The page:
To be or not to be? Should I stay or should I go now? Highlights or balayage? Those are the questions, and while we can’t necessarily help with the first two, we can help with the great highlight debate: foils versus balayage. What’s the difference?
Let’s start at the beginning. “Highlights” is actually a general term that refers to hair that is lighter than the base color. Contrary to popular belief, highlights are not just for blondes, but can refer to lightening strands of any shade of hair. Still in the dark about the different types of highlight? Foils or balayage, here we go…
What are Hair Foils?
Foil highlights, also called “foiling”, is a coloring process wherein sheets of foil are used to separate strands of hair—thick or thin, depending on preference. These strands of hair are covered with a color or lightener before wrapping them in foil to process. The foil keeps the lightener from getting on the surrounding hair, which means that foiling is a more controlled process. The wrapped foil also traps heat, allowing the lightener to lift more effectively, lightening the hair more. Another key difference is that foils are also generally placed close to the scalp, lightening the hair from the roots to the ends. Placement of foils can be more controlled, can lighten more dramatically, and lightens from root to tip for an all-over highlighted look.
Balayage is just a fancy French word that means “sweeping”, and refers to sweeping a color or lightener on the hair freehand. Because there is no foil involved and the hair is not wrapped in anything, the lightener processes in open air. Balayage can be placed close to the roots with a focus on increased brightening along the mid-lengths and ends. The result is a soft, natural-looking effect that requires much less maintenance. Because balayage is a less structured method of application, the grow out can be less obvious, without a harsh line of demarcation. Touching up balayage highlights can range from 3 to 6 months, while traditional foil highlights are maintained about every 6-8 weeks.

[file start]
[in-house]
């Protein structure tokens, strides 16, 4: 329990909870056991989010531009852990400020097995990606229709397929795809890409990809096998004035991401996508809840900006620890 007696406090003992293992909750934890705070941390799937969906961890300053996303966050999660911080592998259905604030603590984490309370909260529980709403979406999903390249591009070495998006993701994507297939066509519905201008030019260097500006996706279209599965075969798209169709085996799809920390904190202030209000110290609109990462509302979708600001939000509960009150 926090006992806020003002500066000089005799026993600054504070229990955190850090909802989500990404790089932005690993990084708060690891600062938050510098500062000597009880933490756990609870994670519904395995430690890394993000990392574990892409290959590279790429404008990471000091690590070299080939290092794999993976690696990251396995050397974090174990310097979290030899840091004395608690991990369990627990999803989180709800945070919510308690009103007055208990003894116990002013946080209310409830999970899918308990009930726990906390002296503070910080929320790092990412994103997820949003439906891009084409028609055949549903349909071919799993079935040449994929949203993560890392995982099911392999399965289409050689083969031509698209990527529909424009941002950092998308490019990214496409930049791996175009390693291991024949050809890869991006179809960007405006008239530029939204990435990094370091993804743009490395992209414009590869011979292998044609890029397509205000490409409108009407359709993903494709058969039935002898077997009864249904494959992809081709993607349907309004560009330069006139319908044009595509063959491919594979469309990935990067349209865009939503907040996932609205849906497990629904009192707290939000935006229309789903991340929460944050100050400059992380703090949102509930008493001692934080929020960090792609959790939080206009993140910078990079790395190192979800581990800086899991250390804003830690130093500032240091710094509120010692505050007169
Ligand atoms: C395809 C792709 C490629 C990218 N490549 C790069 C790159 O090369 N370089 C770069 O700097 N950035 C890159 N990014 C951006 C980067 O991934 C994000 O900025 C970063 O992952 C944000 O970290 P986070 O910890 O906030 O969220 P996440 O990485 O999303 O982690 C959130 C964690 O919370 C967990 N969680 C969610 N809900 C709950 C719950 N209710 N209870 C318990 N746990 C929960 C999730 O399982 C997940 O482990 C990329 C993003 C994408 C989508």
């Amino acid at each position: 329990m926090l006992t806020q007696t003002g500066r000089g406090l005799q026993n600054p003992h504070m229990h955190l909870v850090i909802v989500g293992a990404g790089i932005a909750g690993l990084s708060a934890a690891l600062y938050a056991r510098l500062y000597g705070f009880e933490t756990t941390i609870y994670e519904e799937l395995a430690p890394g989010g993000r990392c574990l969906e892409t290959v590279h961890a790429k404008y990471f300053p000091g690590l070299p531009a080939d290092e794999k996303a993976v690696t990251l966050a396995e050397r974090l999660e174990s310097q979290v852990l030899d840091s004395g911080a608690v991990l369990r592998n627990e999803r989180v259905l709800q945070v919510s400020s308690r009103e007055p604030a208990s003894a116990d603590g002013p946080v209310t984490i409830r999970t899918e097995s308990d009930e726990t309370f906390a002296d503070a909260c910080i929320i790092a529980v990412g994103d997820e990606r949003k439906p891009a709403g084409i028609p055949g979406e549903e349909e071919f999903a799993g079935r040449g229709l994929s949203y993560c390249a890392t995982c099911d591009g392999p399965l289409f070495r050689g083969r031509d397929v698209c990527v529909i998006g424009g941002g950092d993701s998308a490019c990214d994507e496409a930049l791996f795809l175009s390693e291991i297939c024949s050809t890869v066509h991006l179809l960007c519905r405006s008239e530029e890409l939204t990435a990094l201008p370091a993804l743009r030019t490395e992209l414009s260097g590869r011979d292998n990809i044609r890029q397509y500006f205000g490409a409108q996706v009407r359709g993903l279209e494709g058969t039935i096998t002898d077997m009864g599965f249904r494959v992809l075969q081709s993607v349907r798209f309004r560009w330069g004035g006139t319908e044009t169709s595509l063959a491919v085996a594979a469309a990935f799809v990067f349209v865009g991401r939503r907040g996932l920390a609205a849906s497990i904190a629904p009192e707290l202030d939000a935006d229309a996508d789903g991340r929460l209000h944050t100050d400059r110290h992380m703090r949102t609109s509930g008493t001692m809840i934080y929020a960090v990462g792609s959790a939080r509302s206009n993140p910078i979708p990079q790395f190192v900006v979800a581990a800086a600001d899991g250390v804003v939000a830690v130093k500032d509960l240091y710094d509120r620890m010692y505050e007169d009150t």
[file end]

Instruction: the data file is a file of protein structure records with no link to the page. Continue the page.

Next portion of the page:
So there you have it: the difference between foils and balayage. Which one should you do? The answer isn’t black and white (or even brown and blonde). The answer is more about how you want your highlights to look and how much maintenance you’re willing to do. Now that’s what we call enlightenment...
Learn more about balayage and balayage techniques on our in-depth balayage specifications page.